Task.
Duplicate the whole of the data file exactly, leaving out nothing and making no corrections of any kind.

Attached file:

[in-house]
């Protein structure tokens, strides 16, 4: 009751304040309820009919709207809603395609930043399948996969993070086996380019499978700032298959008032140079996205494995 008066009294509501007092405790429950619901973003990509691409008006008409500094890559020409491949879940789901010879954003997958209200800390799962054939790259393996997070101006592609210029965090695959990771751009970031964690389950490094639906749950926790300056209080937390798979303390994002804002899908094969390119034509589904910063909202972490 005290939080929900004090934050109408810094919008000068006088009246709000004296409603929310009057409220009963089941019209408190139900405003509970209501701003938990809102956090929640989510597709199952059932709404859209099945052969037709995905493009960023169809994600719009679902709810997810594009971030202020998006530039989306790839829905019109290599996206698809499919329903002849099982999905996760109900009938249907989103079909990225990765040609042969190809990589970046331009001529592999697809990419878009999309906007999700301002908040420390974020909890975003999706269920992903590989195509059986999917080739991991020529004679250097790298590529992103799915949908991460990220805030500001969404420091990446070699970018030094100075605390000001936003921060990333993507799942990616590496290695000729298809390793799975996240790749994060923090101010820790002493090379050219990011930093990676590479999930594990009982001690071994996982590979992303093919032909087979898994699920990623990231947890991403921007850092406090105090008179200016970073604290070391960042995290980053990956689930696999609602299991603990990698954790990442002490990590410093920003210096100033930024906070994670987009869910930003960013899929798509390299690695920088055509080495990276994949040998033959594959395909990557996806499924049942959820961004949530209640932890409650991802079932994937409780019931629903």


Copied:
[in-house]
């Protein structure tokens, strides 16, 4: 009751304040309820009919709207809603395609930043399948996969993070086996380019499978700032298959008032140079996205494995 008066009294509501007092405790429950619901973003990509691409008006008409500094890559020409491949879940789901010879954003997958209200800390799962054939790259393996997070101006592609210029965090695959990771751009970031964690389950490094639906749950926790300056209080937390798979303390994002804002899908094969390119034509589904910063909202972490 005290939080929900004090934050109408810094919008000068006088009246709000004296409603929310009057409220009963089941019209408190139900405003509970209501701003938990809102956090929640989510597709199952059932709404859209099945052969037709995905493009960023169809994600719009679902709810997810594009971030202020998006530039989306790839829905019109290599996206698809499919329903002849099982999905996760109900009938249907989103079909990225990765040609042969190809990589970046331009001529592999697809990419878009999309906007999700301002908040420390974020909890975003999706269920992903590989195509059986999917080739991991020529004679250097790298590529992103799915949908991460990220805030500001969404420091990446070699970018030094100075605390000001936003921060990333993507799942990616590496290695000729298809390793799975996240790749994060923090101010820790002493090379050219990011930093990676590479999930594990009982001690071994996982590979992303093919032909087979898994699920990623990231947890991403921007850092406090105090008179200016970073604290070391960042995290980053990956689930696999609602299991603990990698954790990442002490990590410093920003210096100033930024906070994670987009869910930003960013899929798509390299690695920088055509080495990276994949040998033959594959395909990557996806499924049942959820961004949530209640932890409650991802079932994937409780019931629903």